2020 has been a devastating year for businesses all around the globe. But even in 2021, we can see the aftershocks of the pandemic wreaking havoc on businesses. Companies are going bankrupt left and right as cash inflow is not enough to keep the business viable.
But with these troubles, a new wave of innovation in the financial markets are digitizing services. SMB (small and medium-scale business) owners and employees of those businesses can benefit significantly from it. Back when Fintech was not as active as today, the only option for small business owners was to get money from their friends or a very high interest loan from a less than reputable provider.
Banks did not cater to small businesses the way they did for their larger, more established clients. Therefore, there wasn’t an accessible channel for small and medium scale businesses to acquire capital. Disreputable lenders made high profits because businesses had no alternatives, and the companies kept struggling to survive.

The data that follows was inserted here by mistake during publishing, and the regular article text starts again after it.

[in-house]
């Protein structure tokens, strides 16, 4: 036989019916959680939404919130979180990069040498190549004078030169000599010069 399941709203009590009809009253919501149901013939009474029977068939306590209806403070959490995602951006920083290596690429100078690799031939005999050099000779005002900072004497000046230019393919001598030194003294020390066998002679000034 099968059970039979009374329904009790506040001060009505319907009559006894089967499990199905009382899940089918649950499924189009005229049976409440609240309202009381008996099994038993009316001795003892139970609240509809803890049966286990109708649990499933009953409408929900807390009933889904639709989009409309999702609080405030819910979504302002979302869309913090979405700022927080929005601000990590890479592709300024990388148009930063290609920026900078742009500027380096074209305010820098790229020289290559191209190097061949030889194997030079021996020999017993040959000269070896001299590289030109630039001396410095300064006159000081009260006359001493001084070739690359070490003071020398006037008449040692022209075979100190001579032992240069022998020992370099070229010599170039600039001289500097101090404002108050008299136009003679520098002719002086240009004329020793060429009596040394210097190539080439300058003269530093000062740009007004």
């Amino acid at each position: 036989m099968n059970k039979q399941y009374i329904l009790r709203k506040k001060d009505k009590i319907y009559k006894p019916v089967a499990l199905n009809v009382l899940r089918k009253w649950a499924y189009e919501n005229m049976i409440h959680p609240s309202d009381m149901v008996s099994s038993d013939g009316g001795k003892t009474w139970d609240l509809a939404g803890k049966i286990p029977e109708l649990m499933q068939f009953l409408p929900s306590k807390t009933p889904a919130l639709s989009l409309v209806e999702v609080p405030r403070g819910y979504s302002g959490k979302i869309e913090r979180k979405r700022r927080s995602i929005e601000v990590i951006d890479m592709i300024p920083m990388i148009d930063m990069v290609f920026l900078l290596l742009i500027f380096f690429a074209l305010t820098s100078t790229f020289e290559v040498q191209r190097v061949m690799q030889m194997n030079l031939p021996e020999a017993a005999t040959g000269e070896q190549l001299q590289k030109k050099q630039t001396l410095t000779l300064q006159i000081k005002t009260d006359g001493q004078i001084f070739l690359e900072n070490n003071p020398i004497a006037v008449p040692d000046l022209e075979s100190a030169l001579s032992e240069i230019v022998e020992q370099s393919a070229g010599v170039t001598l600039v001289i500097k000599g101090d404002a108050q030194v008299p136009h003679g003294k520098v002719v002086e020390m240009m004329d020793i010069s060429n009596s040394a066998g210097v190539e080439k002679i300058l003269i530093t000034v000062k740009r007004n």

Accounts Receivable (A/R) automation is the recent Fintech trend that saves small and medium businesses considerable revenue and simultaneously protects customers. Traditionally, invoices, returns, and disputes were handled manually by employees hired by the company.
Why is A/R Automation so Necessary for SMB?
Having employees for A/R was inefficient because of three main reasons. Firstly, the employees had to be paid a salary for performing their duties. Secondly, it burdened customers as they had to make a phone call during specific office hours of the business. Thirdly, invoices entered manually were more prone to errors. Automating A/R helps save the time and money of both the customer and the company in the long run.